The final frontier

While the legal community has evolved, there is still bias toward women in the trial-lawyer community

Cynthia Craig
2021 September

I had never heard the name Wally Funk, until Jeff Bezos selected this 82-year-old female aviator to be on his recent “Blue Origin” space flight. Curiosity got the best of me and I very quickly began familiarizing myself with thirteen names I was unfamiliar with: Geraldyn “Jessie” Cobb, Myrtle Cagle, Janet Dietrich, Marion Dietrich, Mary Wallace “Wally” Funk, Sarah Gorelick, Jane “Janey” Briggs Hart, Jean Hixson, Rhea Woltman, Gene Nora Stumbough, Irene Leverton, Jerri Sloan and Bernice Steadman. My initial delight at Jeff Bezos’s selection of a woman to be the oldest person ever to fly into space soon turned to disappointment – not that a woman was given this opportunity – but she had to wait so very long to get this opportunity.

Researching the history of these thirteen women reveals that they are all incredibly gifted, intelligent, capable and strong women, who, but for the fact they are women, could have been some of the first astronauts in space for our country. It’s true. Can you imagine the headline: “Geraldyn Cobb becomes the first in space during a suborbital flight aboard HER Mercury capsule named Freedom 7?” Not to take anything away from the accomplishments of Alan Shepard, but it could easily have been a woman in this headline about the first “man” in space.

It could have been one of these thirteen women, known as the “Mercury 13.” Ms. Cobb tested in the top two percent of all candidates for the space program (including both males and females) and she was entirely qualified to become an astronaut. However, her testing was limited by the tests she was allowed to take due to the fact she was a woman. In the end, the Mercury 13 training program was canceled because the women were not allowed to use the military testing equipment needed to complete the final phase of training because NASA had no intention of sending women into space.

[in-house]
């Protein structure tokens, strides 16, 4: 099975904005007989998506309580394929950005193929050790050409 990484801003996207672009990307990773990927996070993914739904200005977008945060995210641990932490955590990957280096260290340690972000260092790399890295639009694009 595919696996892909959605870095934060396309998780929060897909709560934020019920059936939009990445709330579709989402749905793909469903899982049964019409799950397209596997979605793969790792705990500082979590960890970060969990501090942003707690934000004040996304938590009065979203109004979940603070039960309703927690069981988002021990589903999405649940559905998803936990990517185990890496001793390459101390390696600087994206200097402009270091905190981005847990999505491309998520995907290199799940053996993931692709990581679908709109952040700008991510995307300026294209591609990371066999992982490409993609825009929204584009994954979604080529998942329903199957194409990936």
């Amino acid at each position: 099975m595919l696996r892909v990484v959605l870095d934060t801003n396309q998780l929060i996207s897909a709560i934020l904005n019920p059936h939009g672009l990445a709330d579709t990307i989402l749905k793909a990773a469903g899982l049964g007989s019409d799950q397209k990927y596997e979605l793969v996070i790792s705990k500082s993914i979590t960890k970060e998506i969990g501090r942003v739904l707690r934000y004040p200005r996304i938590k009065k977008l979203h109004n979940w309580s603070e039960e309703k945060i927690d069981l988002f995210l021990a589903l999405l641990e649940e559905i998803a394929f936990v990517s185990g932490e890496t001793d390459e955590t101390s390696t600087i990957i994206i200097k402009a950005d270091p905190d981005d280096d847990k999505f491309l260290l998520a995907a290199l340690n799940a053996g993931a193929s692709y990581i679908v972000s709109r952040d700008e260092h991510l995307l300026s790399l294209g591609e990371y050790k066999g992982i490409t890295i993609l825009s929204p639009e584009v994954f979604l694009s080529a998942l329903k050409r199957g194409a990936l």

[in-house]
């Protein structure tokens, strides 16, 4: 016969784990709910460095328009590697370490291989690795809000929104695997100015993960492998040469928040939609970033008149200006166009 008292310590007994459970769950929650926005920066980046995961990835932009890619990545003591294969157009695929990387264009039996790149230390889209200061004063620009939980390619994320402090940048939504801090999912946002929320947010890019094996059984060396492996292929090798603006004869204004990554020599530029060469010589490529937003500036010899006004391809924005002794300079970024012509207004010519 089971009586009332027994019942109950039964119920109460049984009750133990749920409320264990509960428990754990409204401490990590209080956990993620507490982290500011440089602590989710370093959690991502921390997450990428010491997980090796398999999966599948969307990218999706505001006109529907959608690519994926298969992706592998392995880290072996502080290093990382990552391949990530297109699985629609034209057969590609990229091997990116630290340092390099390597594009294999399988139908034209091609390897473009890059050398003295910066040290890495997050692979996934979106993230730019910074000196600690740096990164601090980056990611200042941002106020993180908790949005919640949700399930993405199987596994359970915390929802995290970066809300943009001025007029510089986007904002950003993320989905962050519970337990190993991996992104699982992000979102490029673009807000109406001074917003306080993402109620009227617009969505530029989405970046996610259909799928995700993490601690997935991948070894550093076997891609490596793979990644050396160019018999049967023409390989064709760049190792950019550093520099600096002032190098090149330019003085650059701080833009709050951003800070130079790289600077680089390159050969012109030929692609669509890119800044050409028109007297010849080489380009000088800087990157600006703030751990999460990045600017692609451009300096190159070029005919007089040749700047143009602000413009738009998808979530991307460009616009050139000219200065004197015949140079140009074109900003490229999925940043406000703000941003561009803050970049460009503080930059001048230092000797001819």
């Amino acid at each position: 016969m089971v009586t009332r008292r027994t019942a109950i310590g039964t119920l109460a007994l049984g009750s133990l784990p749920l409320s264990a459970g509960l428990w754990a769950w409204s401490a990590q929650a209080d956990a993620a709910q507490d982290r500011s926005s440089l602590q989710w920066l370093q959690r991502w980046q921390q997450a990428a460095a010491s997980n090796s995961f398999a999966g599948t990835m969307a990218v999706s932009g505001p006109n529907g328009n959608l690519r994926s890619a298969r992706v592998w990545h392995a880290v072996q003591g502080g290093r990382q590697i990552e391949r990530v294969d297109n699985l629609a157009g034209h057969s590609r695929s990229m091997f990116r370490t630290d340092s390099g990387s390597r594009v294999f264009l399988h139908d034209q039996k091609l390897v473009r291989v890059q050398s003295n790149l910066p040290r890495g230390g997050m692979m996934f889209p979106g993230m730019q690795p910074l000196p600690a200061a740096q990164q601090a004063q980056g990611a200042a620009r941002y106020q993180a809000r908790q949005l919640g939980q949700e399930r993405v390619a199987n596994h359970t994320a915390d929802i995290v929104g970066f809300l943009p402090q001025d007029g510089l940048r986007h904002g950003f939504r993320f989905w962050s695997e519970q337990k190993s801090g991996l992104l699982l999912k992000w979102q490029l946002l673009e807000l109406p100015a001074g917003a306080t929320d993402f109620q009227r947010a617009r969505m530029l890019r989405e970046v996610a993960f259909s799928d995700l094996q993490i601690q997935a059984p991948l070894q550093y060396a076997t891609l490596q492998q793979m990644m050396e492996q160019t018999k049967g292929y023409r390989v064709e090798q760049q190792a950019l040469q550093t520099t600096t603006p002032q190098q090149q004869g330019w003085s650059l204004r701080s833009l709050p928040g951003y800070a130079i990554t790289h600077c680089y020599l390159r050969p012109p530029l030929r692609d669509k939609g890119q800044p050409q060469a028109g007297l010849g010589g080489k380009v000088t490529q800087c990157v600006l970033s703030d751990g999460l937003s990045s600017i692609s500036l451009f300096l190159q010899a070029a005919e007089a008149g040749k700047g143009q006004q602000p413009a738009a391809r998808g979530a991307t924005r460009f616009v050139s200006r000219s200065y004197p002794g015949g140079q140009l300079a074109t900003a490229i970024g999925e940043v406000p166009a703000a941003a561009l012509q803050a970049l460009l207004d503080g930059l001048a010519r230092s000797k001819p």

Diving deeper into the history of these women uncovers an astonishing list of accomplishments that far exceed those of many of the men in the space industry. For example, one article noted that Ms. Cobb “became a pilot when she was 16. She purchased her first plane with money earned as a semiprofessional softball player for the Oklahoma City Queens, … set three separate world aviation records and was the first woman to fly at the prestigious Paris Air Show.” Ms. Cobb also testified before Congress on whether NASA was discriminating against women, “long before it was illegal.” Ms. Cobb was an outspoken proponent of equality at NASA, advocating that NASA hire the “most qualified candidate, regardless of sex.” She also advocated against NASA’s combat pilot prerequisite because women were not allowed to fly in combat – and that such a requirement guaranteed they would never become astronauts. Not surprisingly, she was subjected to immense criticism for supporting equality.